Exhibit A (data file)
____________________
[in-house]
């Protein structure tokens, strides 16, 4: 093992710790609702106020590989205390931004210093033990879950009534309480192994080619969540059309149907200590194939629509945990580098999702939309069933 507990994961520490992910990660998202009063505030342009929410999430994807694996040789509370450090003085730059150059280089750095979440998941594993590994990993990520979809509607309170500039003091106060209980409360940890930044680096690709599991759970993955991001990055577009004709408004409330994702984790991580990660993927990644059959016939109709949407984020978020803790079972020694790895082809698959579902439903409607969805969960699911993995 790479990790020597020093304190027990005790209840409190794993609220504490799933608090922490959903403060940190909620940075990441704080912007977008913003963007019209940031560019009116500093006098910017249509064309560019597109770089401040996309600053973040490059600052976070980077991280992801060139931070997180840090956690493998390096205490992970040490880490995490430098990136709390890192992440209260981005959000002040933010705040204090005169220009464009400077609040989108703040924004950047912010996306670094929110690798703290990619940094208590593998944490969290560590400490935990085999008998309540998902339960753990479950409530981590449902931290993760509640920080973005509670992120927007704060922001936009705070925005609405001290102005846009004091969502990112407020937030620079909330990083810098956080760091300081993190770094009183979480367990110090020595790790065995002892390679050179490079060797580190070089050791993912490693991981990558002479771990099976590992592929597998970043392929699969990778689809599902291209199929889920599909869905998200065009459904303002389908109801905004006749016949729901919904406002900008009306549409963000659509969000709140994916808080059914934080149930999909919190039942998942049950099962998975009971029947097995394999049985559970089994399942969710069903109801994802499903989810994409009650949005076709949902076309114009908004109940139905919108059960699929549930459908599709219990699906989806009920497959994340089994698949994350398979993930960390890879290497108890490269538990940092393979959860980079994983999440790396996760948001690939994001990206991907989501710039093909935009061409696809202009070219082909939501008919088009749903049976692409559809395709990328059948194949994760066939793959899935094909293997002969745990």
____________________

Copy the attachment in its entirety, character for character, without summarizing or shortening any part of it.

[in-house]
């Protein structure tokens, strides 16, 4: 093992710790609702106020590989205390931004210093033990879950009534309480192994080619969540059309149907200590194939629509945990580098999702939309069933 507990994961520490992910990660998202009063505030342009929410999430994807694996040789509370450090003085730059150059280089750095979440998941594993590994990993990520979809509607309170500039003091106060209980409360940890930044680096690709599991759970993955991001990055577009004709408004409330994702984790991580990660993927990644059959016939109709949407984020978020803790079972020694790895082809698959579902439903409607969805969960699911993995 790479990790020597020093304190027990005790209840409190794993609220504490799933608090922490959903403060940190909620940075990441704080912007977008913003963007019209940031560019009116500093006098910017249509064309560019597109770089401040996309600053973040490059600052976070980077991280992801060139931070997180840090956690493998390096205490992970040490880490995490430098990136709390890192992440209260981005959000002040933010705040204090005169220009464009400077609040989108703040924004950047912010996306670094929110690798703290990619940094208590593998944490969290560590400490935990085999008998309540998902339960753990479950409530981590449902931290993760509640920080973005509670992120927007704060922001936009705070925005609405001290102005846009004091969502990112407020937030620079909330990083810098956080760091300081993190770094009183979480367990110090020595790790065995002892390679050179490079060797580190070089050791993912490693991981990558002479771990099976590992592929597998970043392929699969990778689809599902291209199929889920599909869905998200065009459904303002389908109801905004006749016949729901919904406002900008009306549409963000659509969000709140994916808080059914934080149930999909919190039942998942049950099962998975009971029947097995394999049985559970089994399942969710069903109801994802499903989810994409009650949005076709949902076309114009908004109940139905919108059960699929549930459908599709219990699906989806009920497959994340089994698949994350398979993930960390890879290497108890490269538990940092393979959860980079994983999440790396996760948001690939994001990206991907989501710039093909935009061409696809202009070219082909939501008919088009749903049976692409559809395709990328059948194949994760066939793959899935094909293997002969745990």